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Nintendo 2DS review

Michael Sawh



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Nintendo 2DS
  • Nintendo 2DS
  • Nintendo 2DS
  • Nintendo 2DS
  • Nintendo 2DS
  • Nintendo 2DS
  • Nintendo 2DS
  • Nintendo 2DS
  • Nintendo 2DS
  • Nintendo 2DS
  • Nintendo 2DS
  • Nintendo 2DS
  • Nintendo 2DS
  • Nintendo 2DS
  • Nintendo 2DS


Our Score:


User Score:


  • Comfortable shoulder buttons
  • 3D dropped
  • Bigger catalogue of games


  • Ugly design
  • Cheap, plasticky feel
  • Mono speaker

Key Features

  • Hinge-less display
  • 3DS and 2D compatible
  • Online gaming
  • 2D and 3D cameras
  • Manufacturer: Nintendo
  • Review Price: £109.99

What is the Nintendo 2DS?

The Nintendo 2DS is, well, a Nintendo 3DS without the 3D. It can still play 3DS games and DS games and at £109.99 is cheaper than the 3DS (£149.99) and the 3DS XL (£179.99).
As Nintendo tries to boost sales of its flagging Wii U with more price cuts, launching the newest member of the DS family at the same time as Pokemon X & Y and The Legend of Zelda: A Link Between Worlds is a shrewd move ahead of the looming festive period.

Nintendo 2DS - Video Review

If you fancy a quick snapshot review, watch our video review of the Nintendo 2DS.

Nintendo 2DS - Design

It's the elephant in the room everyone is openly happy to talk about. Call it a door wedge or the end of a bread loaf, the pocket-friendly hinged design is gone and what’s left is far from pretty. So unsightly in fact, we named it one of the ugliest consoles of all time.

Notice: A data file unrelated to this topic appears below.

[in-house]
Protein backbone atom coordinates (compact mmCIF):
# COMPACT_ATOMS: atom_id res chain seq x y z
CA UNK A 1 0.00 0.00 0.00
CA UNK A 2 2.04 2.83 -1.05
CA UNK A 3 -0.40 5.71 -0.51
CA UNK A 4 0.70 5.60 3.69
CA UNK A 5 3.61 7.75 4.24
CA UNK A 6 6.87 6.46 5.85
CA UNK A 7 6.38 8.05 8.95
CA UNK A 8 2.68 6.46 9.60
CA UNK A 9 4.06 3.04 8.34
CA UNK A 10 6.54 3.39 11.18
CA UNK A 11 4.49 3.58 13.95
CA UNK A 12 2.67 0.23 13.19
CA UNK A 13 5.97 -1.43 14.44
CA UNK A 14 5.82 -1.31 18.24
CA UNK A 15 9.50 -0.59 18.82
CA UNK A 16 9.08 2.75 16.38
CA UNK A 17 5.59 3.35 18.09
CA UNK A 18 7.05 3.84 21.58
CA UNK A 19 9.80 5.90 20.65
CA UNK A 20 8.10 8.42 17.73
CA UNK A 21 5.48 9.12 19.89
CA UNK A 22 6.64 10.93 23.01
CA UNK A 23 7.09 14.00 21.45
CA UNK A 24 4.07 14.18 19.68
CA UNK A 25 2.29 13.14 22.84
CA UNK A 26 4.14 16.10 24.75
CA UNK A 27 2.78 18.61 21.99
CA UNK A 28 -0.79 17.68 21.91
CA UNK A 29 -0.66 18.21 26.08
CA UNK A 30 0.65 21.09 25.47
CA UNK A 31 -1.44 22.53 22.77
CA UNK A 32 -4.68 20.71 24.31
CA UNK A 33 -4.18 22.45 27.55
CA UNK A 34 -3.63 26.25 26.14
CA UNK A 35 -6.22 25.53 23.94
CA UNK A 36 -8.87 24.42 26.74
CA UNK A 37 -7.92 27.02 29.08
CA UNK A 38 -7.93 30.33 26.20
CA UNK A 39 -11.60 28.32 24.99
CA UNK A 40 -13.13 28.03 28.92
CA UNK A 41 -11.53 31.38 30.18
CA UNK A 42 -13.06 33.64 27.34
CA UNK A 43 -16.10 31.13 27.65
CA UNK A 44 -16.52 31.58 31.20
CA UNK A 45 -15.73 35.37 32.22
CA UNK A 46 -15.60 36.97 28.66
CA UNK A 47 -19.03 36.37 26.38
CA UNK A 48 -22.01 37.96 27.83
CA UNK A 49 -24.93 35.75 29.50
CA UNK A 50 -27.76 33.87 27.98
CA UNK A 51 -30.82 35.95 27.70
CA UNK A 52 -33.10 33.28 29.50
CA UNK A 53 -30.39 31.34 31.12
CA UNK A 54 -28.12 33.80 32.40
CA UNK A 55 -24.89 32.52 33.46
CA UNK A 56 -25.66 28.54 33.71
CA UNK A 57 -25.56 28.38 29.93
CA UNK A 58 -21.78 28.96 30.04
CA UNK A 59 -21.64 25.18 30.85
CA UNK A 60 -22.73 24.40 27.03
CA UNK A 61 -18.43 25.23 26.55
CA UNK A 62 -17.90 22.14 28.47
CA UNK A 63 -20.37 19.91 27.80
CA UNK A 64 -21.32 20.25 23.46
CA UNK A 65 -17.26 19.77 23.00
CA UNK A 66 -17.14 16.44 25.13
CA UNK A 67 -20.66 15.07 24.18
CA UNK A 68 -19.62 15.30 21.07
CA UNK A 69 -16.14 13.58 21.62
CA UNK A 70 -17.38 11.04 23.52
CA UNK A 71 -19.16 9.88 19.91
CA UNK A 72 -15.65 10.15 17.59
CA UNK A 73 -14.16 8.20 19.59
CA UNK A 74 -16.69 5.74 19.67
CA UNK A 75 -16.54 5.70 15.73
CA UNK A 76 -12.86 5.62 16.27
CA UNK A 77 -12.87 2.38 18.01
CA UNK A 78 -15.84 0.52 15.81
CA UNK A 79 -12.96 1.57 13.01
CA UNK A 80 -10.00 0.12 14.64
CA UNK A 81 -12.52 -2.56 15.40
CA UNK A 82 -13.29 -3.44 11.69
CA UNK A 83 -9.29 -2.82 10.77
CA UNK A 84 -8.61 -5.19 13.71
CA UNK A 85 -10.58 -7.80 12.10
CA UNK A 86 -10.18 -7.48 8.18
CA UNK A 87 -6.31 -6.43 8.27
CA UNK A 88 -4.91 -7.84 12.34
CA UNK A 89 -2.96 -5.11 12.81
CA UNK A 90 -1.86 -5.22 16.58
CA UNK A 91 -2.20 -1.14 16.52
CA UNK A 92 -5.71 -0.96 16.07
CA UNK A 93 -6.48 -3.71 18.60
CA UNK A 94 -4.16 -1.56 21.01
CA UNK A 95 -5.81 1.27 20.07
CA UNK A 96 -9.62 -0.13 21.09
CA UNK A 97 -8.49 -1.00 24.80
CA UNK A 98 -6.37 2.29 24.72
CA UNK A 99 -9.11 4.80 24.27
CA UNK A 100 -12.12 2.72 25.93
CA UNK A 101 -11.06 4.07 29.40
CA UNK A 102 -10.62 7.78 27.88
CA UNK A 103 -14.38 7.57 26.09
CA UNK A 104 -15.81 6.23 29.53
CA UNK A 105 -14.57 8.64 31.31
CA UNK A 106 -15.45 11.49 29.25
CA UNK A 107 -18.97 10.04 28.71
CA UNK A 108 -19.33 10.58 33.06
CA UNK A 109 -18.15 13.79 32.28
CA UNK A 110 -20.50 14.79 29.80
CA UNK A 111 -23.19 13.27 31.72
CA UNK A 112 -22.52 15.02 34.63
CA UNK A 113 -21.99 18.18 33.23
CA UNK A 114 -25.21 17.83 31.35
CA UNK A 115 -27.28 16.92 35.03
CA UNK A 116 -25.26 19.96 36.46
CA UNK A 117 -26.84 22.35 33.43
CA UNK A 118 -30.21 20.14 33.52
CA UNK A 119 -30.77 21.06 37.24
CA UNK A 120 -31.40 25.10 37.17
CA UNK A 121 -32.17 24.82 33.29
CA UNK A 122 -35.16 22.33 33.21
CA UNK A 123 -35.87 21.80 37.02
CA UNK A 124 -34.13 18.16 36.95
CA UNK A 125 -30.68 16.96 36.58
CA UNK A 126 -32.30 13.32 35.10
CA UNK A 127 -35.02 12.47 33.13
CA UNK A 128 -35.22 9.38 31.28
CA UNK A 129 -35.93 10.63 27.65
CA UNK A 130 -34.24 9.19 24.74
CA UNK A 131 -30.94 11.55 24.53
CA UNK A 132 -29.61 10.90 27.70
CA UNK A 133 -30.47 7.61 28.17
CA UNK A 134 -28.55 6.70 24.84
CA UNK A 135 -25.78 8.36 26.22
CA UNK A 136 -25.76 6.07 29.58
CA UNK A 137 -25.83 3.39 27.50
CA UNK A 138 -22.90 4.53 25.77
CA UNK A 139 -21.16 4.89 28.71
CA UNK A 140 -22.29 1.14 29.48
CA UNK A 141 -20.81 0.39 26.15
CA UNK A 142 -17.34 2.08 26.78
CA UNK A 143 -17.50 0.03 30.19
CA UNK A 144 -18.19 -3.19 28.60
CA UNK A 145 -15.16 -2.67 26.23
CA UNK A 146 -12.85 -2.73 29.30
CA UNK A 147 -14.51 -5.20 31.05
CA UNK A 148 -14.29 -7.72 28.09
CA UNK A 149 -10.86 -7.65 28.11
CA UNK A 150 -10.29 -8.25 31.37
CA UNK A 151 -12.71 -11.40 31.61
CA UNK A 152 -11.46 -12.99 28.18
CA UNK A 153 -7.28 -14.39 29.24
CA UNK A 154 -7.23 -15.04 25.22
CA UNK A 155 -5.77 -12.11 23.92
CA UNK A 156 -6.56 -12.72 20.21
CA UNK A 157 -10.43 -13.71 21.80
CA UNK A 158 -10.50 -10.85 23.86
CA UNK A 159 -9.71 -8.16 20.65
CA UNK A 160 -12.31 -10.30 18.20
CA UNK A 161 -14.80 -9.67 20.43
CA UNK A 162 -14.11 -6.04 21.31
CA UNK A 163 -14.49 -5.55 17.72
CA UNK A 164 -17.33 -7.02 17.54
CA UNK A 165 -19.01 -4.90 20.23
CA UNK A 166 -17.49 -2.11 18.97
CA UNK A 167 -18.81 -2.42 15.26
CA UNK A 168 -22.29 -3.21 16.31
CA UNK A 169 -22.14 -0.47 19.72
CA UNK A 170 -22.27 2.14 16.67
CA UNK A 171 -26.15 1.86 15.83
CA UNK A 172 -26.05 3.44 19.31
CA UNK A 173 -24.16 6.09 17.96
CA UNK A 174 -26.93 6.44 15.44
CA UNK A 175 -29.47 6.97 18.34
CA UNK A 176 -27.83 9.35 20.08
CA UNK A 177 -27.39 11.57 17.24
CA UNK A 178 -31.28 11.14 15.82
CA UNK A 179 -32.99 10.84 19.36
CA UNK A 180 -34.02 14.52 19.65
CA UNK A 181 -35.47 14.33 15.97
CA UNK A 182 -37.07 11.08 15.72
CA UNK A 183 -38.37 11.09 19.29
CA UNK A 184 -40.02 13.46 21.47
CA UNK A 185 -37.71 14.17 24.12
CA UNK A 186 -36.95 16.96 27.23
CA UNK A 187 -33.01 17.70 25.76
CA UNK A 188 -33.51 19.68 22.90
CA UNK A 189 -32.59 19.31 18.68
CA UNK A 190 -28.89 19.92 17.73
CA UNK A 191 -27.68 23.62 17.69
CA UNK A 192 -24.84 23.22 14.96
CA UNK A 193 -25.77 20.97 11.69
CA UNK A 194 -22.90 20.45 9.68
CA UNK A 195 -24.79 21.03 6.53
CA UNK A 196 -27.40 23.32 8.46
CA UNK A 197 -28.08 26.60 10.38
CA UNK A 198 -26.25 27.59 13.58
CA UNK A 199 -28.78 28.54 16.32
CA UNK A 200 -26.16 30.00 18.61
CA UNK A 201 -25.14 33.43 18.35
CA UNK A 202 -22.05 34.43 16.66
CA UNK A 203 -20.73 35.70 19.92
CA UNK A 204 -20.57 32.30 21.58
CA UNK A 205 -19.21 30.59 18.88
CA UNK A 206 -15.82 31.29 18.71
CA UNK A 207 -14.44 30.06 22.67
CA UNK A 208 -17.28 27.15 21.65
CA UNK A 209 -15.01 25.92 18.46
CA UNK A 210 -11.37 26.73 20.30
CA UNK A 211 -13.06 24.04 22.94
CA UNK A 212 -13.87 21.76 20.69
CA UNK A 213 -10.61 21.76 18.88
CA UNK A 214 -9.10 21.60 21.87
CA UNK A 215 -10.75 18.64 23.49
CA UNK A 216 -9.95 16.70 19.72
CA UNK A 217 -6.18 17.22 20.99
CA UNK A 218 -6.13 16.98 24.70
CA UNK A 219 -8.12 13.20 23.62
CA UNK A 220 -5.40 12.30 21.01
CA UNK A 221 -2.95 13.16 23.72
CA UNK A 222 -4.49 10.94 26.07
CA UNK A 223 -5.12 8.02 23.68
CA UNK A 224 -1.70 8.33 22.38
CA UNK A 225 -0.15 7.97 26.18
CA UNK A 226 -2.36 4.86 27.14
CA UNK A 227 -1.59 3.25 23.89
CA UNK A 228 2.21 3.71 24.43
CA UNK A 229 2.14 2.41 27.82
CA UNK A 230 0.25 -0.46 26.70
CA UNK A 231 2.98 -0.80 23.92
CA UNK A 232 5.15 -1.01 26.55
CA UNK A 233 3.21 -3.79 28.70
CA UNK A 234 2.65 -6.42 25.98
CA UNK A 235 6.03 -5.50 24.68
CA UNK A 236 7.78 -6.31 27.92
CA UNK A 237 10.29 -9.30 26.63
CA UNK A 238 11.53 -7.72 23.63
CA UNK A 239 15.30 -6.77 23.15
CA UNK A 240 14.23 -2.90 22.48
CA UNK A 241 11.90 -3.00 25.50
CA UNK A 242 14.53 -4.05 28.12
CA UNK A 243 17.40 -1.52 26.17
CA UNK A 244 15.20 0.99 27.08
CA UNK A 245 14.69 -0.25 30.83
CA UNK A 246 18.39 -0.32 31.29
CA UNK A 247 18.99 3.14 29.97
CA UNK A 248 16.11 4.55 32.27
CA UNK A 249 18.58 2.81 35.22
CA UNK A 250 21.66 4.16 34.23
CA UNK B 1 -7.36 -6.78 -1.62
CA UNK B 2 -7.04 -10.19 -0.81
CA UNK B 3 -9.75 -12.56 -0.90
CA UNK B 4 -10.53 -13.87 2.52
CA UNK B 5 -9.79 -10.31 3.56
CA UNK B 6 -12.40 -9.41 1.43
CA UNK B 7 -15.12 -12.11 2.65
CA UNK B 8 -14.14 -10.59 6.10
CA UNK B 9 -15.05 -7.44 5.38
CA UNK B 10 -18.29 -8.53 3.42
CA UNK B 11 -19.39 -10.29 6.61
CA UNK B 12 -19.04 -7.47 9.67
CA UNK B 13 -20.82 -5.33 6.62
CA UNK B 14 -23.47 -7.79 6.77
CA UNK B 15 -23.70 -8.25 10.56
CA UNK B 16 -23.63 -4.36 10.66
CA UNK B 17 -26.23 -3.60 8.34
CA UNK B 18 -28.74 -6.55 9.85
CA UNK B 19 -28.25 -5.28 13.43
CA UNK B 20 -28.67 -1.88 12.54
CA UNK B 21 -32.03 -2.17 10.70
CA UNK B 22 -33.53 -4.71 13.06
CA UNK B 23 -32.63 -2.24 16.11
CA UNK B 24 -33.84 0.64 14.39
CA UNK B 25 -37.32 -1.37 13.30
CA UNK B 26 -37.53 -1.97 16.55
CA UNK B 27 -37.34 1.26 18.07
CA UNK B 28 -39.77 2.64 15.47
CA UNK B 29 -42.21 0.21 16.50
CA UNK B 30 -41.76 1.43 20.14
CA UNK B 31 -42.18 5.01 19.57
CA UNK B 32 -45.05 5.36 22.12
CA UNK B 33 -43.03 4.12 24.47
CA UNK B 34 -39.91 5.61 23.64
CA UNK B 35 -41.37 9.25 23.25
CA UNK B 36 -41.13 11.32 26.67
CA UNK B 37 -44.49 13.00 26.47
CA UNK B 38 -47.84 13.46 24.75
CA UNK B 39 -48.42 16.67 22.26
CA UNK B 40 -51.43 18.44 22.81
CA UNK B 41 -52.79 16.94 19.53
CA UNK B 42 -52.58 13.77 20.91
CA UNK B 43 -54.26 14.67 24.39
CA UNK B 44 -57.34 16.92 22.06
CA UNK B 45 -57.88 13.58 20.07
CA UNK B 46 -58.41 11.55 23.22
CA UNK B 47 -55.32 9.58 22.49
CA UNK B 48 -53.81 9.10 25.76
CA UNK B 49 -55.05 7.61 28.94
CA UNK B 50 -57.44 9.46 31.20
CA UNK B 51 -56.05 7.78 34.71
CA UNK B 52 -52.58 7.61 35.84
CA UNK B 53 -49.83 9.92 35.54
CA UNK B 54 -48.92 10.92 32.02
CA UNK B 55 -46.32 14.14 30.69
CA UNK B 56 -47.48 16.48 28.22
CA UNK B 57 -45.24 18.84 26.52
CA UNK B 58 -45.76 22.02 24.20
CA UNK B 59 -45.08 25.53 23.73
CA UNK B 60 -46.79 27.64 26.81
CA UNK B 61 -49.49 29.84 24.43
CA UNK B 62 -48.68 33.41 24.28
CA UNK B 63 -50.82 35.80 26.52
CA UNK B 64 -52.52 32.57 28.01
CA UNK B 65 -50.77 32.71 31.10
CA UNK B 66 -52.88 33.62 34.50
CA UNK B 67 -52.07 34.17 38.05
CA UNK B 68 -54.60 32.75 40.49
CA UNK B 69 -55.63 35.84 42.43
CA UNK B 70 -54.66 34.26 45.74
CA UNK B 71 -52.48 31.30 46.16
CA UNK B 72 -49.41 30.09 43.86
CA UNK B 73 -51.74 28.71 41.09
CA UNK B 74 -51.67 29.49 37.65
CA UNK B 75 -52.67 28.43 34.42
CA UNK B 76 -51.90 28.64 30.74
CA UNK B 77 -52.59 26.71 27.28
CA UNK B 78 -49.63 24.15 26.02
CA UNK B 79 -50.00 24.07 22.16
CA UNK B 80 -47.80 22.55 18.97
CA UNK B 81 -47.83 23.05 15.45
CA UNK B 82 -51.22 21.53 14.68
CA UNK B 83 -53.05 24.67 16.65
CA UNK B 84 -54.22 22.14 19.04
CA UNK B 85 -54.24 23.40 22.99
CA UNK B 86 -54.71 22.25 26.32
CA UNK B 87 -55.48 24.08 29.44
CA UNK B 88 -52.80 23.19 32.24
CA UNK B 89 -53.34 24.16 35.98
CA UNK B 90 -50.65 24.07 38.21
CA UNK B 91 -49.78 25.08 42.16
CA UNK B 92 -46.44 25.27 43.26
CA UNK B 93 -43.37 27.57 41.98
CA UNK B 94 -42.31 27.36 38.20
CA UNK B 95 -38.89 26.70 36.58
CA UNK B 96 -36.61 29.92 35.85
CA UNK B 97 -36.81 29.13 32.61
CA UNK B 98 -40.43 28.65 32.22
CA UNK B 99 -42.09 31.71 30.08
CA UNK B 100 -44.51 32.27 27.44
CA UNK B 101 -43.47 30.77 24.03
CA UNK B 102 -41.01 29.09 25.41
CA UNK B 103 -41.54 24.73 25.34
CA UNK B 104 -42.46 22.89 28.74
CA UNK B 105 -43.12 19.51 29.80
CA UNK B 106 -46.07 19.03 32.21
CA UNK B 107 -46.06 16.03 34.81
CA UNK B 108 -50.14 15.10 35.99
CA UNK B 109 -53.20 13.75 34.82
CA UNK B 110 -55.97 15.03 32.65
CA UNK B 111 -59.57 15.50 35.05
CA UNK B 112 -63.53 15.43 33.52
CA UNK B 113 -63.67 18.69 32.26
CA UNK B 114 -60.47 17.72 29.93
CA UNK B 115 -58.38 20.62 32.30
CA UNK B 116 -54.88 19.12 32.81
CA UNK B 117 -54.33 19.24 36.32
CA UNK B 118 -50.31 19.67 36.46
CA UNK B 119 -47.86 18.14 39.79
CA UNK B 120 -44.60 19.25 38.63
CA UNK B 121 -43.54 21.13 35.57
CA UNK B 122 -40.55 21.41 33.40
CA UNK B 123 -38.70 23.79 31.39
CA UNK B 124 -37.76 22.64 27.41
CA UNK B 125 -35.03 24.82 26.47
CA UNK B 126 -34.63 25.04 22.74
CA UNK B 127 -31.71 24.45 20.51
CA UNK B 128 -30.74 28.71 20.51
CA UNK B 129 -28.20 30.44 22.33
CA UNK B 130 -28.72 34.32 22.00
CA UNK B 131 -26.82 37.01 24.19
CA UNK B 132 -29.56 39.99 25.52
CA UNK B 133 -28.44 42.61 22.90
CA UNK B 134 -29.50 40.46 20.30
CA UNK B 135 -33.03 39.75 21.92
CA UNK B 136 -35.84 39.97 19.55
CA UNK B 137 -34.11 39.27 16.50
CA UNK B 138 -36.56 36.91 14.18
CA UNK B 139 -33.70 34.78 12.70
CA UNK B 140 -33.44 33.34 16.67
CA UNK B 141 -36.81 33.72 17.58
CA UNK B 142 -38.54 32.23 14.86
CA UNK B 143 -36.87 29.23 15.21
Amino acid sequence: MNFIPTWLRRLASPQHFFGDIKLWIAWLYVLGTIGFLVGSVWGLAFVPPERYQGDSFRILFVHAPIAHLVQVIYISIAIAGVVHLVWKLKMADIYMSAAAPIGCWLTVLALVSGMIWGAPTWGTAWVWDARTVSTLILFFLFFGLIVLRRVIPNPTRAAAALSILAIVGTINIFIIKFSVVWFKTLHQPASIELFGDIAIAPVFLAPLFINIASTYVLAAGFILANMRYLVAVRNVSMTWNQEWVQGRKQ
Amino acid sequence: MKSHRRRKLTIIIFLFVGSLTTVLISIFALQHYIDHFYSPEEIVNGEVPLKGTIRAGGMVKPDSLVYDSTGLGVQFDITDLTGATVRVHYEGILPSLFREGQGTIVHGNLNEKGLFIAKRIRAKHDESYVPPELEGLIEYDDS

While it isn't beautiful, there is method to Nintendo’s madness. The Nintendo 2DS cheaper to build than the 3DS. There’s just one screen instead of two - the plastic surround only makes it appear as two separate screens. And the glossy metallic look has been replaced with a plasticky, more 'Fisher Price toy' body.

Hoping to make kids step away from iPads and Android tablets, the 2DS can certainly withstand more rough and tumble than the more expensive tablets and the other 3D-toting Ninty portables.

It’s a chunky looking thing. And, weighing in at 260g, it's slightly heavier than the 3DS (235g). At 127mm high it’s actually taller than a 3DS when opened. Unless you walk around in cargo pants with big pockets, the 2DS is going to be a tight fit to even attempt to carry around alongside your phone or keys. I guess if you are a kid, that is much less of a problem.

It keeps the same 3.53-inch big screen and 3.02-inch lower display but the drastic change in design does call for a little rejigging of buttons. The D-pad, Circle pad and face buttons have moved higher making them a little more of a stretch.

The start and select buttons now beside the lower screen and shoulder buttons are larger and moulded into the curved, more rounded top edges of the casing.

SEE ALSO: Nintendo 2DS vs 3DS vs 3DS XL